Academic level – Undergraduate 3-4
Type of paper – Discussion essay
Topic Title – Montessori and Piaget: The Significance of Repetitive Actions in Young Children’s Development
Research Montessori and Piaget- research information on what Montessori and Piaget had to say about young children’s repetitive actions.
Why did they think these actions were important in young children’s development? explain your reasoning.
Both researchers focused their studies on the importance of repeated behaviors in childhood. Montessori and Piaget’s views emphasize the role of continuous actions in the development of young kids, namely the development of concentration, self-control, and cognitive thinking.
Initially, repetitive activities may help children develop concentration and self-control. Babies copy others’ behavior to learn about and interact with their world. Montessori believed that the urge to repeat arose from an irresistible energy (Jones et al., 2019). Children become more coordinated, independent, and confident as they practice a skill over time. Piaget characterized how kids move from interacting with the outside environment to being involved in mental activity during the sensorimotor stage (Lewis & Carpendale, 2023). Babies use sucking, pushing, hitting, and grasping to explore their surroundings.
Children’s repeated behaviors become more sophisticated and complex as they grow older. According to Piaget, babies engage in Sub-stage 2 of the sensorimotor stage, which focuses on their own body and involves repetitive motions (Lewis & Carpendale, 2023). Infants shake rattles, splash in tubs, or toss objects from their highchairs repetitively. They reproduce good experiences through repetitions, demonstrating active exploration and significance attribution to objects (Lewis & Carpendale, 2023). These movements strengthen motor skills, explore cause and effect, and improve cognitive thinking.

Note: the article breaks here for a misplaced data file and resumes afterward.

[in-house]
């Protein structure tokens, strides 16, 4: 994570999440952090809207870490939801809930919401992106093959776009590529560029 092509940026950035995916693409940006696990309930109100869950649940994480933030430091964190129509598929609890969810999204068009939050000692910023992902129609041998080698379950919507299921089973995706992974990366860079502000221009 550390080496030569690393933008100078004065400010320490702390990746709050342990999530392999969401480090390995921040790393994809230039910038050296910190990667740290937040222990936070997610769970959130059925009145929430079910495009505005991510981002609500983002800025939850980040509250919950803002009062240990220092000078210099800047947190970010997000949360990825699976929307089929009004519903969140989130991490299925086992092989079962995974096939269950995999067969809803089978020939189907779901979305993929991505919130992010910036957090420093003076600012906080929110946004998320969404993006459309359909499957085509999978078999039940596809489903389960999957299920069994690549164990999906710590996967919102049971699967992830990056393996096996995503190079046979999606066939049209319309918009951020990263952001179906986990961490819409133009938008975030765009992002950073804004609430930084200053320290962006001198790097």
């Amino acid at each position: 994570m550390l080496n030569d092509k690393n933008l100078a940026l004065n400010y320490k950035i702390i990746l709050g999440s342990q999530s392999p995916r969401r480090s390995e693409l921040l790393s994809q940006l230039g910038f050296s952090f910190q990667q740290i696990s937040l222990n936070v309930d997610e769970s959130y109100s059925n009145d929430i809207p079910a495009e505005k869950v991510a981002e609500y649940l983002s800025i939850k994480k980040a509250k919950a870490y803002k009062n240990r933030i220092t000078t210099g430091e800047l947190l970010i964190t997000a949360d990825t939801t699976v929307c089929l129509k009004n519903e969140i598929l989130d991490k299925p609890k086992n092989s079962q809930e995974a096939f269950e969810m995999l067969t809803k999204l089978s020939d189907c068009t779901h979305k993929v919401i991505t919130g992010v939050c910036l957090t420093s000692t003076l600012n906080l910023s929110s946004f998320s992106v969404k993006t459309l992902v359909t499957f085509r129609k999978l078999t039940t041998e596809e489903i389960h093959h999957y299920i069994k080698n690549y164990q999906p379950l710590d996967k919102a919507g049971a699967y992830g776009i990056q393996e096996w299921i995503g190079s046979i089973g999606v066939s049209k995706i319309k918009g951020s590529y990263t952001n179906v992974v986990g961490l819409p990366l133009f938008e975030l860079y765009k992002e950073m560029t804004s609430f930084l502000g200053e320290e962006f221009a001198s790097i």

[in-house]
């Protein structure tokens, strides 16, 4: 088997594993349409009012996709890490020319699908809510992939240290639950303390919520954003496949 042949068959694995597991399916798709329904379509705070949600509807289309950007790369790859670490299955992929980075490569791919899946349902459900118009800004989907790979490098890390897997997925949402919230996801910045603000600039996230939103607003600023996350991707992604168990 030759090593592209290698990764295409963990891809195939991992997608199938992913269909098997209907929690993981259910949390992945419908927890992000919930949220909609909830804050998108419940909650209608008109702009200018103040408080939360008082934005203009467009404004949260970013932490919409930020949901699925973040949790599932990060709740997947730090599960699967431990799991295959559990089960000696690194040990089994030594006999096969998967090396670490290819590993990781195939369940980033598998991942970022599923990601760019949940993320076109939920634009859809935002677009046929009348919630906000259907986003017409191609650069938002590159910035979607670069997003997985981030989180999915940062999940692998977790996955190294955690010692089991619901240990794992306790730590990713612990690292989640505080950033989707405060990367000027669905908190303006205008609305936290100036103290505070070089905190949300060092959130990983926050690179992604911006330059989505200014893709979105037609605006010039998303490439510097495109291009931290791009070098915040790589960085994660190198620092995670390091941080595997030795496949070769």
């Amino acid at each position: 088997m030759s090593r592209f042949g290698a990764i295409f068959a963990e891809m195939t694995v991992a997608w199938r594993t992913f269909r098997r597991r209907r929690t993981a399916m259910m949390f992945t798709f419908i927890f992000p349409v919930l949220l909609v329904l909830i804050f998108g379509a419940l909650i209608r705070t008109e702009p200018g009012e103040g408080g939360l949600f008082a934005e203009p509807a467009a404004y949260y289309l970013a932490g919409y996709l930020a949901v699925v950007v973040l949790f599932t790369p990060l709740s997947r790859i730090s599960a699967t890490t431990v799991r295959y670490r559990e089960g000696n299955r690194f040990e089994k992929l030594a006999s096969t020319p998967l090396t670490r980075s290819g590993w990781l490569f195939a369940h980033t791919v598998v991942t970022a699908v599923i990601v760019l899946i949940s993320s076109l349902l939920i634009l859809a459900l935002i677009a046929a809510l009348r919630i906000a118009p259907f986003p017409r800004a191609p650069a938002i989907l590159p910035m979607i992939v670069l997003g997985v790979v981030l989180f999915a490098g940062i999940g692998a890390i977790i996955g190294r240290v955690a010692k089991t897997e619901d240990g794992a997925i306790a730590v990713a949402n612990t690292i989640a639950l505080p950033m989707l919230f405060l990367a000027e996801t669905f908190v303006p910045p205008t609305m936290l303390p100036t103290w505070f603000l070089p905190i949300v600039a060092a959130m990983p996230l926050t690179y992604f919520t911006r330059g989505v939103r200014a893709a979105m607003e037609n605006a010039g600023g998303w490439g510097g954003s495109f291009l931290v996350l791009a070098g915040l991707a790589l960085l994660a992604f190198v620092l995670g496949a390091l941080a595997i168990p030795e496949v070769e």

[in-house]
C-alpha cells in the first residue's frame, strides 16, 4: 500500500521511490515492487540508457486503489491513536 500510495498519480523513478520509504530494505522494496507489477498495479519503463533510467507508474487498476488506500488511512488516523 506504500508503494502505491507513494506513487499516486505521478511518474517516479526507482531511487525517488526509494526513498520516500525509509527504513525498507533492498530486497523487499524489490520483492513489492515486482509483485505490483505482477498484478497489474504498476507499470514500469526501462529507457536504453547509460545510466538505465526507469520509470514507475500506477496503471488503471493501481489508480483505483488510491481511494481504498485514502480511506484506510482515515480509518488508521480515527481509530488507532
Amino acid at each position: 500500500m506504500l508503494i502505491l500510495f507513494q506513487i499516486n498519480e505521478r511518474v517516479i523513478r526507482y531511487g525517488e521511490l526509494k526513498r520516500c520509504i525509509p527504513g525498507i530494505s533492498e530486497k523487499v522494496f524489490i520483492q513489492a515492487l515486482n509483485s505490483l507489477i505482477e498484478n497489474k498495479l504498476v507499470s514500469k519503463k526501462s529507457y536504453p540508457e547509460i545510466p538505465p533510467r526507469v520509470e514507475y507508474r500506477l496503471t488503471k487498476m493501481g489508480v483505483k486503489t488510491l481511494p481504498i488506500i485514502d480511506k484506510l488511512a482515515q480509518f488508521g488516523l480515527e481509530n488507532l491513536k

In conclusion, Maria Montessori and Jean Piaget believed that children’s repetitive actions played a significant role in their development. The philosophies of Maria Montessori and Jean Piaget are both concerned with developing cognitive skills. When educators and caregivers recognize the value of repetition, they can build environments that support children’s innate inclinations.
Jones, A. E., Henzi, S. P., & Barrett, L. (2019). A natural history of repetition. Journal of Montessori Research, 5(2), 15–44. https://doi.org/10.17161/jomr.v5i2.7407
Lewis, C., & Carpendale, J. (2023, May 9). Piaget’s theory of childhood development. Child and Family Blog. https://childandfamilyblog.com/piaget-stages-cognitive-development/